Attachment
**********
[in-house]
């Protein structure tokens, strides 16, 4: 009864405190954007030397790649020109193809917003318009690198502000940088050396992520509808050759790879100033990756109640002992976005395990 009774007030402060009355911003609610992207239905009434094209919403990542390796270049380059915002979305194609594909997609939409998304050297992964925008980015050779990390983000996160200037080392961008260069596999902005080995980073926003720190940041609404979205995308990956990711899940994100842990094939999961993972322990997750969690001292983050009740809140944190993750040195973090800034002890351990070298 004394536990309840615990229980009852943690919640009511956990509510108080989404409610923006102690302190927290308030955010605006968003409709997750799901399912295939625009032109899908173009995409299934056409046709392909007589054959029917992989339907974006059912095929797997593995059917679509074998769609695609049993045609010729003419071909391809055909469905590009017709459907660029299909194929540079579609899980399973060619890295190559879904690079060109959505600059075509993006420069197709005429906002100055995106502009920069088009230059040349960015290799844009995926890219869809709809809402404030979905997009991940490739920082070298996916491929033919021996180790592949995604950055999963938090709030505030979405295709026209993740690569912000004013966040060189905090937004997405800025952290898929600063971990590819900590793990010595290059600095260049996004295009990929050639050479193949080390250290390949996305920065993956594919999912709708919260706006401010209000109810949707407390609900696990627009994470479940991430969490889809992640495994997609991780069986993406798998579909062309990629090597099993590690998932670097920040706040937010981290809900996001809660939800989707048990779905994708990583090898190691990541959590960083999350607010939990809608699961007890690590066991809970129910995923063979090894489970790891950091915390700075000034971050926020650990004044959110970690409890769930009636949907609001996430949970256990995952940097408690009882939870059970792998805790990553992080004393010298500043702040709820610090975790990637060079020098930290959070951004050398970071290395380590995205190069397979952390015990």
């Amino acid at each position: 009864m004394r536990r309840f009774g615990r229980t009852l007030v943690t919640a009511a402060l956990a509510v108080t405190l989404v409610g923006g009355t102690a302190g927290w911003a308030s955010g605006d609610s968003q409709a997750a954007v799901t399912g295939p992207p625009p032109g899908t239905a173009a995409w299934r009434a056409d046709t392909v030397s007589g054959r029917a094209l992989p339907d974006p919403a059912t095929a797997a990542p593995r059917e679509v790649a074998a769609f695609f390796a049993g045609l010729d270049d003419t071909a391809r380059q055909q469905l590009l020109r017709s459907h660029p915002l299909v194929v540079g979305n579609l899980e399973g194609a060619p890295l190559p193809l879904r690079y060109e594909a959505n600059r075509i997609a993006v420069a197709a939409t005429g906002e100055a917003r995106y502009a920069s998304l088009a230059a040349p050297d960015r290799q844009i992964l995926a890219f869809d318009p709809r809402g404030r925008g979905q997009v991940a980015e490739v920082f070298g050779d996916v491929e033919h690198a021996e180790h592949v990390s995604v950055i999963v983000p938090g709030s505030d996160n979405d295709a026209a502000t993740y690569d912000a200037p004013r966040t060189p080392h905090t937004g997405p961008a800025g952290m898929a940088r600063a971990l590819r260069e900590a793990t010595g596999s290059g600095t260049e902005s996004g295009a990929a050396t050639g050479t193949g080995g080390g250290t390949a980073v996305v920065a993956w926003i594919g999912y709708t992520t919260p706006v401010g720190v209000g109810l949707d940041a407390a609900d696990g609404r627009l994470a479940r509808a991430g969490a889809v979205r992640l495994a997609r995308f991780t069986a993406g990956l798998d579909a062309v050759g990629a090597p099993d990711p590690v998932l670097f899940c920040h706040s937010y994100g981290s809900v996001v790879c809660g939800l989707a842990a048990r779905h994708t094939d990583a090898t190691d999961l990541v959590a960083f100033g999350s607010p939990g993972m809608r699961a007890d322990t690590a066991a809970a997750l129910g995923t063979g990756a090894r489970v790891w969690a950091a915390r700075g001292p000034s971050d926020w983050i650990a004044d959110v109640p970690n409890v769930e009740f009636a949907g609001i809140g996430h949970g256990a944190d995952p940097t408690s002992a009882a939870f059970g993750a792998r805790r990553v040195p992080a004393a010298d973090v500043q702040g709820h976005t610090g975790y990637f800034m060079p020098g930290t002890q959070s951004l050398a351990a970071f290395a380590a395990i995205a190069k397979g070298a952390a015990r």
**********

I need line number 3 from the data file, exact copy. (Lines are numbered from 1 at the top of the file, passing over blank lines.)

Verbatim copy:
């Amino acid at each position: 009864m004394r536990r309840f009774g615990r229980t009852l007030v943690t919640a009511a402060l956990a509510v108080t405190l989404v409610g923006g009355t102690a302190g927290w911003a308030s955010g605006d609610s968003q409709a997750a954007v799901t399912g295939p992207p625009p032109g899908t239905a173009a995409w299934r009434a056409d046709t392909v030397s007589g054959r029917a094209l992989p339907d974006p919403a059912t095929a797997a990542p593995r059917e679509v790649a074998a769609f695609f390796a049993g045609l010729d270049d003419t071909a391809r380059q055909q469905l590009l020109r017709s459907h660029p915002l299909v194929v540079g979305n579609l899980e399973g194609a060619p890295l190559p193809l879904r690079y060109e594909a959505n600059r075509i997609a993006v420069a197709a939409t005429g906002e100055a917003r995106y502009a920069s998304l088009a230059a040349p050297d960015r290799q844009i992964l995926a890219f869809d318009p709809r809402g404030r925008g979905q997009v991940a980015e490739v920082f070298g050779d996916v491929e033919h690198a021996e180790h592949v990390s995604v950055i999963v983000p938090g709030s505030d996160n979405d295709a026209a502000t993740y690569d912000a200037p004013r966040t060189p080392h905090t937004g997405p961008a800025g952290m898929a940088r600063a971990l590819r260069e900590a793990t010595g596999s290059g600095t260049e902005s996004g295009a990929a050396t050639g050479t193949g080995g080390g250290t390949a980073v996305v920065a993956w926003i594919g999912y709708t992520t919260p706006v401010g720190v209000g109810l949707d940041a407390a609900d696990g609404r627009l994470a479940r509808a991430g969490a889809v979205r992640l495994a997609r995308f991780t069986a993406g990956l798998d579909a062309v050759g990629a090597p099993d990711p590690v998932l670097f899940c920040h706040s937010y994100g981290s809900v996001v790879c809660g939800l989707a842990a048990r779905h994708t094939d990583a090898t190691d999961l990541v959590a960083f100033g999350s607010p939990g993972m809608r699961a007890d322990t690590a066991a809970a997750l129910g995923t063979g990756a090894r489970v790891w969690a950091a915390r700075g001292p000034s971050d926020w983050i650990a004044d959110v109640p970690n409890v769930e009740f009636a949907g609001i809140g996430h949970g256990a944190d995952p940097t408690s002992a009882a939870f059970g993750a792998r805790r990553v040195p992080a004393a010298d973090v500043q702040g709820h976005t610090g975790y990637f800034m060079p020098g930290t002890q959070s951004l050398a351990a970071f290395a380590a395990i995205a190069k397979g070298a952390a015990r």